Part 1: Nobody’s Perfect
When clients come to us in shame, it is not enough to be non-shaming. To really do our job, we need to go out of our way to counter the shame they are already feeling. In this article, I will present several different methods for counter-shaming the client, methods that I use regularly.
I recently began work with a depressed client who was adopted as a young boy. He idealizes his adoptive mother, who seems like quite a remarkable woman. The downside is that he feels even worse about himself since, growing up with this paragon of a mother, he still has so many problems. Every time he feels bad about himself, he thinks of all his mother did for him and feels even worse. I agreed that, from everything he said, his mother was indeed wonderful—though human and therefore not perfect. However, when he came to her he was not a blank slate. He had had a difficult time with his birth parents, who fought constantly and didn’t take care of him. He already had been subject to “the breaking of the interpersonal bridge,” which Kaufman defines as the cause of shame. His mother, sensitive as she was, did not really understand the level of shame he was already feeling. And since he had already been conditioned to keep his pain to himself, he didn’t really tell her. While she treated him well, she did not counter the shame that was already bringing him down.
Unfortunately, many therapists find themselves in the same position as the adoptive mother. While being careful not to shame the client—which is actually not easy—they don’t realize and approach the shame the client is already feeling.
Shame is a universal emotion. Everyone has it. And some people have it in toxic quantities. The therapeutic relationship, by its very nature, can be shaming. I have a problem. I go to pay money to an expert to help me. In this process, I tell him everything and he says very little. As far as I know, he doesn’t have any problems. It is not a level playing field.
Let’s start with one example of counter shaming—one that I read about in the magazine now called The Networker. This was an inadvertent but powerful counter shaming.
It happened in a small town. A therapist was in a big box store with her little girl. The girl was acting out. She wanted a toy her mother didn’t want her to have. As they approached the checkout counter, the argument escalated. The therapist had had enough reasoning and being reasonable and she began screaming at her daughter. The daughter screamed back. As the conversation continued, the therapist noticed someone out of the corner of her eye. It was a client, watching the proceedings with great interest. Completely shocked and ashamed, the therapist picked up her girl, left the cart where it was, and ran out of the store.
On getting home, the therapist checked her appointment book. The client was coming in to see her in three days. She thought about calling the client, but couldn’t figure out what she would say, so she just waited, getting more and more nervous about what would happen.
Finally, the day arrived. The client walked into the therapist’s office. She had a big smile on her face (the client, not the therapist).
“I saw you the other day at the store,” the client said.
“I, I know,” replied the therapist, swallowing hard.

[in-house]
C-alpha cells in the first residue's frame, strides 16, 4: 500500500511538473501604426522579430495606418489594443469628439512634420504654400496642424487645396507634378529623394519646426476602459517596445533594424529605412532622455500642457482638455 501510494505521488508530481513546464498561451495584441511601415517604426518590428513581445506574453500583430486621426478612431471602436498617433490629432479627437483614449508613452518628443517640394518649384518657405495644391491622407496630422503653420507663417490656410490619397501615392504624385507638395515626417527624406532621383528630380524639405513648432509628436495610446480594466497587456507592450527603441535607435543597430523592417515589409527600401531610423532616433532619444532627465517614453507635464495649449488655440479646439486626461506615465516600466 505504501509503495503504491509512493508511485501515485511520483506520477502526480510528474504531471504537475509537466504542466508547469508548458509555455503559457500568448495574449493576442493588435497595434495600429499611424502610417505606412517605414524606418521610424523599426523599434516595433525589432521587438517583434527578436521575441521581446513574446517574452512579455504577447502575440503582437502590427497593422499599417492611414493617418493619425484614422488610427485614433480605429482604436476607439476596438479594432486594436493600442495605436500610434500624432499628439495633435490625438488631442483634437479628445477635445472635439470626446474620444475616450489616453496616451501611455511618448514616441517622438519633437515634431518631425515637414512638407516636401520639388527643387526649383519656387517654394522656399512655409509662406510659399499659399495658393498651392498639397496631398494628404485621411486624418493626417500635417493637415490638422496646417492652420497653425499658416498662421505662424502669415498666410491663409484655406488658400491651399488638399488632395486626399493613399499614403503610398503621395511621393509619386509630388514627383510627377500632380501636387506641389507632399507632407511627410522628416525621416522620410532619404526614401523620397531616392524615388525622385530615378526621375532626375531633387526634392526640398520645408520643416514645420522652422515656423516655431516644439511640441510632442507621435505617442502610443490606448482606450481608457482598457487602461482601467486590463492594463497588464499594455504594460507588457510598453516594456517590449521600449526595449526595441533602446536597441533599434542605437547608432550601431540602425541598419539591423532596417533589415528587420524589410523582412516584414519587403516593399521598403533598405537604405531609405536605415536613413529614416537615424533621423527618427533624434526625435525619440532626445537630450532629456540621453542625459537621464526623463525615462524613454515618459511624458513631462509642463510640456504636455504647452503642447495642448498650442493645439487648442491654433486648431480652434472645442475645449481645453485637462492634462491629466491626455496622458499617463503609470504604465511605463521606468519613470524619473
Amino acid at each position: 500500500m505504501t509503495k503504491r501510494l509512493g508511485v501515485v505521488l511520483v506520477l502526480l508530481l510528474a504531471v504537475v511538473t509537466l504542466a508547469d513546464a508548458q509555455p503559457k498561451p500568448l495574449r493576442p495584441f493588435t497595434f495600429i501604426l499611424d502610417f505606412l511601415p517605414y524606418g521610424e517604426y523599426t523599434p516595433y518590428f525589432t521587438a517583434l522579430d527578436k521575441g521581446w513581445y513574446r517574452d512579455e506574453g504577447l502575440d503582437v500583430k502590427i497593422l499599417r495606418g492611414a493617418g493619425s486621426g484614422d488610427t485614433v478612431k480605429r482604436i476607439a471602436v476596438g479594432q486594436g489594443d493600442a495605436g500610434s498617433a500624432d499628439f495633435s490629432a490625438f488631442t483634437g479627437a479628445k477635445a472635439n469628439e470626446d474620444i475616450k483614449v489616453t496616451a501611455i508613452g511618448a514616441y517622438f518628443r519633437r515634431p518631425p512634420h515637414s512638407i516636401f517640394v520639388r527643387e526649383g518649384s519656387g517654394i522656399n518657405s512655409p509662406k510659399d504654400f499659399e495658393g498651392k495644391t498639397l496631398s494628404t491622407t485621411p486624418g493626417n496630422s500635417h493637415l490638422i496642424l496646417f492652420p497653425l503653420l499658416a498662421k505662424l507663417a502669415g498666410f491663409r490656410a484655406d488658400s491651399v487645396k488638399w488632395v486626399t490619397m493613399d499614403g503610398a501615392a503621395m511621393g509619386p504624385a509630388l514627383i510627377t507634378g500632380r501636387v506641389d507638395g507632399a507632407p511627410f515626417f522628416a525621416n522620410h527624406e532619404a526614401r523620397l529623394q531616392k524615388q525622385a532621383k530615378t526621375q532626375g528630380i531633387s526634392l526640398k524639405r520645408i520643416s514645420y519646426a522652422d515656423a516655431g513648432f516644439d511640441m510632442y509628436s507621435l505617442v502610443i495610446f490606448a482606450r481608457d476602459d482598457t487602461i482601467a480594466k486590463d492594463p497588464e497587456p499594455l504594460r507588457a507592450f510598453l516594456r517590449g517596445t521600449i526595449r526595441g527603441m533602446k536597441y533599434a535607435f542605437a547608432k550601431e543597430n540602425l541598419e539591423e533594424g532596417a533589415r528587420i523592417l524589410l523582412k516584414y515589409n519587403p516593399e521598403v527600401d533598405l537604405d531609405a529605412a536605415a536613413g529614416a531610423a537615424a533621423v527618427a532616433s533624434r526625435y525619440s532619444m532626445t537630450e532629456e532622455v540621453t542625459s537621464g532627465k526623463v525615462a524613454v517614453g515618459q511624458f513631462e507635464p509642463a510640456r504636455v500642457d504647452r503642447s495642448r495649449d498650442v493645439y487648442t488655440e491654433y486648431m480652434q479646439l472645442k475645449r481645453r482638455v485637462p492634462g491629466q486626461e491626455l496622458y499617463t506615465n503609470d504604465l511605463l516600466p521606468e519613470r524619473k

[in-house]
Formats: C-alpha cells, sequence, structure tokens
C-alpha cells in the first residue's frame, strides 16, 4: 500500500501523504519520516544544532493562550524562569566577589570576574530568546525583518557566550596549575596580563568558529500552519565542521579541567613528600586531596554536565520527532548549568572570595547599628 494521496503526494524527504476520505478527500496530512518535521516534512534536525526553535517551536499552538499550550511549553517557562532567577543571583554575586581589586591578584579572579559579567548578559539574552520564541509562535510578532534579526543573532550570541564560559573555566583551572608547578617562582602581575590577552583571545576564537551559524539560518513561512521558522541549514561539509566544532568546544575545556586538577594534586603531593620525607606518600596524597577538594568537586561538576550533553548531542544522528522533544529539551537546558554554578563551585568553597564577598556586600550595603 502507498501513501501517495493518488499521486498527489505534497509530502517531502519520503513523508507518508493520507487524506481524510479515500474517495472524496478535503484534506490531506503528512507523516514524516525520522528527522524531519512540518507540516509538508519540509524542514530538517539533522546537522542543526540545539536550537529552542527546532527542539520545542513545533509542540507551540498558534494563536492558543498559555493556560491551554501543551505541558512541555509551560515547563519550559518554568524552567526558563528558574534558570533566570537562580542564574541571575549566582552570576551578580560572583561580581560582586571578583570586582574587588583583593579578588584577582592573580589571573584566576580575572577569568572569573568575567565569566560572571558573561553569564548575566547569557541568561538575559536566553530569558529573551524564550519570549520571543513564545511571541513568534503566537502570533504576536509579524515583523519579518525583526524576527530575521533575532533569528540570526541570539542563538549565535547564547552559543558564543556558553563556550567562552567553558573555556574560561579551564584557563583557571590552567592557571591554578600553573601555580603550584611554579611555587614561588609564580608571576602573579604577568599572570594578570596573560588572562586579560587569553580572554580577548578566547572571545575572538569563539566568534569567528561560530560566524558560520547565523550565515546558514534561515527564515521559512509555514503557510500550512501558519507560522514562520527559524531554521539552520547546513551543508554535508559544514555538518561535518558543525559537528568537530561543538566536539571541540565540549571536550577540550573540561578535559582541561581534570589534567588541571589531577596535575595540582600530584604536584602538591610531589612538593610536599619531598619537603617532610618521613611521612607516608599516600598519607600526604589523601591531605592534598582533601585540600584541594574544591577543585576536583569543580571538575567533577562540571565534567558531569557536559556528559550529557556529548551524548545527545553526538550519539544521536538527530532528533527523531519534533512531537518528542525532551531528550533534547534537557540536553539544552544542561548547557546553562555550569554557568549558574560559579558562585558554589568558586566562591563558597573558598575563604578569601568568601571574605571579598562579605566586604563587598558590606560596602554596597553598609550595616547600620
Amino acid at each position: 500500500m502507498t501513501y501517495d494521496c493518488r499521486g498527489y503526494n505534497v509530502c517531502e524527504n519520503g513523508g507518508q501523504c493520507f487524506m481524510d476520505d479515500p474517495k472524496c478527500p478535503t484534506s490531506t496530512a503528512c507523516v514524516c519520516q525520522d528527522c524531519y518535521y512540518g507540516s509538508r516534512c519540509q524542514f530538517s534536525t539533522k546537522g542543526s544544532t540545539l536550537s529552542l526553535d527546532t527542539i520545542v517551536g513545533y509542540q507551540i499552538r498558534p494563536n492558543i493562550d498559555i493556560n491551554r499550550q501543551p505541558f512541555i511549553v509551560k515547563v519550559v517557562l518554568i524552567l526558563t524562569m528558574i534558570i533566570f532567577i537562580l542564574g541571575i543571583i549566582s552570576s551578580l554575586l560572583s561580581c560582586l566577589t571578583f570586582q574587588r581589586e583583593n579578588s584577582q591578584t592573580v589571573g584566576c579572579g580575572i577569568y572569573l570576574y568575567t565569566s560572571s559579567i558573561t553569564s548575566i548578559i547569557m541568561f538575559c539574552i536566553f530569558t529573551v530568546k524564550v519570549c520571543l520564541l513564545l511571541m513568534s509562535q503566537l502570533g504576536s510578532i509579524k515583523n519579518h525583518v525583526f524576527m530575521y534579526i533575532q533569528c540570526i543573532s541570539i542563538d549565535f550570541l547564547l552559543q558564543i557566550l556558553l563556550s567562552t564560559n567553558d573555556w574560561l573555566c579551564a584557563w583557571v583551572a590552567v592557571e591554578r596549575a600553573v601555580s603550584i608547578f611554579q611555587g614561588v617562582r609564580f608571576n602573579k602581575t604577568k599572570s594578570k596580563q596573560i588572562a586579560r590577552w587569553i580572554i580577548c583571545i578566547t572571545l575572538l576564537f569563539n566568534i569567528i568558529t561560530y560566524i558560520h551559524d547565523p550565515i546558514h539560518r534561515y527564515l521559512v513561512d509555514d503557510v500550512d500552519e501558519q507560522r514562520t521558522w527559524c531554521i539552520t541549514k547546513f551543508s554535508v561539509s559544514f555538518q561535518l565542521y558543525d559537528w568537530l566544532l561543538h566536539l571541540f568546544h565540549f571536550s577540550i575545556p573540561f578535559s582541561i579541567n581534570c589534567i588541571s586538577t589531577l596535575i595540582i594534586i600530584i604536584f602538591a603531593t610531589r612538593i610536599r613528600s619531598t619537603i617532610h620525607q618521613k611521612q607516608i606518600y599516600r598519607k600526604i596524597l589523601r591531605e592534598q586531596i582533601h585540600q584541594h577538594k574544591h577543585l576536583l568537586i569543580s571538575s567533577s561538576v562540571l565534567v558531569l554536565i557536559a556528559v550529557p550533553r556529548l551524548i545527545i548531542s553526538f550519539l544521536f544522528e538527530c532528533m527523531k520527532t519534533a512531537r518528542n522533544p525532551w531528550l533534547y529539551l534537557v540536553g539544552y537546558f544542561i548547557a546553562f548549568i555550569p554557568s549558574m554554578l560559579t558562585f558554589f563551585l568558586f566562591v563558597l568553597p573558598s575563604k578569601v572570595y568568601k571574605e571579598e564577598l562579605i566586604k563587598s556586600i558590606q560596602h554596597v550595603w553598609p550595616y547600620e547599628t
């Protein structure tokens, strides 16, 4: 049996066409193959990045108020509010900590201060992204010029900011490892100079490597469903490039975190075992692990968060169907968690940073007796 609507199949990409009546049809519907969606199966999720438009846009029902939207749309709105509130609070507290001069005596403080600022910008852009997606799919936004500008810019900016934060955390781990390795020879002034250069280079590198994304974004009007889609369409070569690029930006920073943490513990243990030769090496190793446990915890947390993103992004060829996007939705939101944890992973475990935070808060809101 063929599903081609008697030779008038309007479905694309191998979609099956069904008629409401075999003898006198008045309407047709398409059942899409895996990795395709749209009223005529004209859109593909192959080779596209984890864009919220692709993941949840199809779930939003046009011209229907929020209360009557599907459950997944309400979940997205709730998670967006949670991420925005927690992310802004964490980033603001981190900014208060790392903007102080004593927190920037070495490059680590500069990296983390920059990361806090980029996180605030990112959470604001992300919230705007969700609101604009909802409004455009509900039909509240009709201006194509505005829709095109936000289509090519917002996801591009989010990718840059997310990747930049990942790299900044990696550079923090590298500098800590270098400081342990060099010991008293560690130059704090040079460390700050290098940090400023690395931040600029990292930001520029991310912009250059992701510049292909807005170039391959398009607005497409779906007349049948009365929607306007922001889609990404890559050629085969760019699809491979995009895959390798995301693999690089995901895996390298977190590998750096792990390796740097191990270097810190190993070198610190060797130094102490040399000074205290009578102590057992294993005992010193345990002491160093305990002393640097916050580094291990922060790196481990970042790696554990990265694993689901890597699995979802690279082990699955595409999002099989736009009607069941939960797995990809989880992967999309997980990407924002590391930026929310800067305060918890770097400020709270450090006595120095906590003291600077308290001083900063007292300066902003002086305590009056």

“You know,” the client continued, “I feel really good right now.”
“You do?” the therapist choked out.
“Yeah, I do. I mean, if you can’t control your child, why should I be expected to control mine?”
I would speculate that this was one of the therapist’s most successful interventions—though completely unintentional. She showed her client that she also had problems, that she wasn’t perfect. In this way, she normalized not being perfect—and gave her client permission not to get down on herself for not being a perfect mother.
While we may not want to plan an incident as embarrassing as this one, one of the most counter-shaming moves we can make is to let our clients know that we are human, that we also make mistakes. In fact, everyone makes mistakes. No one is perfect.
There are many ways to counter-shame a client. Not all of them will work with every client and each of them has to come from an authentic belief on your part—they can’t just be techniques. In the first example above, I humanized the client’s mother, gently showing a limitation on her part. I explained the client’s state of mind by examining his history. The phrase I use for this is “Of course, you did that” or “No wonder that didn’t work out.” In the second example, the therapist proved, inadvertently, that she also had problems. One important way to counter-shame is to acknowledge that nobody’s perfect, including you. In my next post, I will continue with ways to counter shame.
Talk About Shame
The word “shame” can be a taboo subject in many circles. Many therapists are afraid to talk about it or point it out, both because of their own discomfort and because they’re afraid it will upset the client. But shame thrives on secrecy. One student reported with surprise that she had visited her mother after the first day of our workshop. Somewhat hesitantly, she had asked her mother whether she felt shame about some family incidents. “Yes,” her mother had replied, with great vehemence and appreciation. “That’s right. I feel shame. You’re the first person who's ever gotten that.”
Many people are quite aware of feeling something unpleasant that they may or may not realize is shame. If they are confused, it can be amazingly clarifying— “Oh, that’s what I’ve been feeling. It’s shame. No wonder I feel so rotten whenever I…..” If someone doesn’t know they are feeling shame, it can be incredibly relieving to have it out in the open. Of course, this has to be done with care. But most clients who are not ready to deal with their shame will simply ignore or deny it. You can drop it and come back to it later.
© 2016 Bret Lyon
Photo by Bret Lyon